As many of you know, and as the rest of you will soon find out, I am fascinated by language. Exploring how language works is a fascinating insight into the human mind. Indeed, I am one of those who believes less that language shapes the way we think than it reveals how we think.
|About This Sermon
Rev. Mark Schaefer
St. Matthew’s United Methodist Church
August 23, 2020
Exodus 1:8–2:10; Matthew 16:13–20
For example, have you noticed that bad guys have lairs and hideouts, while the good guys have secret bases? There are pirate lairs but rebel bases (assuming the rebels are the good guys). The opening crawl of Star Wars would have felt quite different if it had read “Rebel spaceships striking from a hidden lair….” What’s fascinating is that both the good guys and the bad guys—especially when outnumbered—do the same thing: they have a secret base of operations somewhere out of the way from which to launch their attacks on a vastly superior foe. It’s telling that we describe them differently depending on whether we sympathize with the rebel or the vastly superior foe.
Because in the end, the tactic is the same: find somewhere safe, far away from the action to hide out and come out when you can get away with a sneak attack or lightning strike robbery or whatever the case may be.
This trope is incredibly common in fiction and we see it all the time. The pirates of The Pirates of the Caribbean have their secret pirate coves away from the watchful eyes of the British Navy. Batman has his hidden bat cave underneath the grounds of Wayne Manor, outside Gotham City. The resistance fighters in The Matrix live in Zion, buried deep under the earth far away from the machines relentlessly pursuing them. Superman has his Fortress of Solitude far from Metropolis (in addition to having a secret identity). All of the Bond villains have their secret lairs—usually inside of a volcano or something just as practical. The aforementioned Star Wars rebels have their hidden bases on desolate and remote planets and moons: Dantooine, Yavin 4, Hoth. And lest you think this a recent phenomenon, note that the Robin Hood legends always have Robin Hood and his band of merry men fleeing into Sherwood Forest for safety from the Sheriff of Nottingham and Prince John’s men.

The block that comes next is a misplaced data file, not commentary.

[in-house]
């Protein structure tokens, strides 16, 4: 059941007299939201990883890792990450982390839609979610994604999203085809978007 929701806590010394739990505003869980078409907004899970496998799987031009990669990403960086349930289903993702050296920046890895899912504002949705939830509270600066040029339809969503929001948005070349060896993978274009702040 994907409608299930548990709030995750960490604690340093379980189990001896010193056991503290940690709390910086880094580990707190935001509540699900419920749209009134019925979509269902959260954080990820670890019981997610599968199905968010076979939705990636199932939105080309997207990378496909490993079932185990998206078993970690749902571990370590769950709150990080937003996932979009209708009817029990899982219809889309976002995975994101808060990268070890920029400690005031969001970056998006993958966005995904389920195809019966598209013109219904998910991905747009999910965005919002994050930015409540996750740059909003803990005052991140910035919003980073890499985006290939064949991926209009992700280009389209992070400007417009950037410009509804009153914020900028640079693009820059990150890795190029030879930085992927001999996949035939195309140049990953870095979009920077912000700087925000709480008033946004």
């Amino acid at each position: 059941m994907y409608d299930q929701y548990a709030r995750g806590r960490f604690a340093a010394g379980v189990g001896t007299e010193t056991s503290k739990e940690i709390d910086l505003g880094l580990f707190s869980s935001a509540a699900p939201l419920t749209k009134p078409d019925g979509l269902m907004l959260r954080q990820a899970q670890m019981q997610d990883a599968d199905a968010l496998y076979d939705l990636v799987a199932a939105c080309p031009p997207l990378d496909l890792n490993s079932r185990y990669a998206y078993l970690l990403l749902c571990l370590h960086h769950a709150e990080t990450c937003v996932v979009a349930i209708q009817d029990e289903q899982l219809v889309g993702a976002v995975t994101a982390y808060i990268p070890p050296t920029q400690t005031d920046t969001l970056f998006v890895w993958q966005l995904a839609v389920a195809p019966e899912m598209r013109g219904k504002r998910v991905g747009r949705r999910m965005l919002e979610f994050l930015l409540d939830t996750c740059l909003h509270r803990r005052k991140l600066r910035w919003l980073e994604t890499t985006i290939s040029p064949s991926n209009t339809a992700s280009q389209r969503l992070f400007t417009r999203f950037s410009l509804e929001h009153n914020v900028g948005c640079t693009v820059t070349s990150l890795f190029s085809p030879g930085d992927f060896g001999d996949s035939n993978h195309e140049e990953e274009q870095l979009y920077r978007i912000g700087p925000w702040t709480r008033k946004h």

Which is why it strikes me as so interesting that the two texts today do the opposite of that. Whereas both the heroes and villains of the popular imagination retreat into their secret hideouts, those who seek to testify to God’s power and might, do so out in the open, right under the eyes of Empire.
II. THE TEXTS
The lesson from the Hebrew scriptures is a famous one and tells us the origins of Moses. His story begins in the context of the Hebrew communities living in Egypt. The beginning of the Book of Exodus reminds us that Joseph—who had earned the trust of Pharaoh and who had risen to such prominence and influence in the Kingdom—had brought his family down to Egypt, Jacob and his sons and all their families, and they settled in the land of Goshen to ride out a famine. There they flourished—and while the Patriarchs eventually died, their children and families grew and became a strong and numerous people.
And then the text tells us that some time later a new king arose over Egypt, who “did not know Joseph.” Scholars believe that this represents a dynastic shift in Egyptian history. At one point, the Egyptians had been conquered and ruled by a group known as the Hyksos, Semitic and Asian invaders who ruled for a century before being thrown out by native Egyptian factions. When this foreign dynasty was kicked out, Egyptian eyes began to turn on the other foreign populations who had come in during that time and began to view them with great suspicion.
Indeed, as the text tells us, the Pharaoh began to fear that these immigrant populations—including the Israelites—would be like having a fifth column for any foreign invader. And so they were enslaved and oppressed. Put to hard labor with ever increasingly difficult demands. Still the people flourished.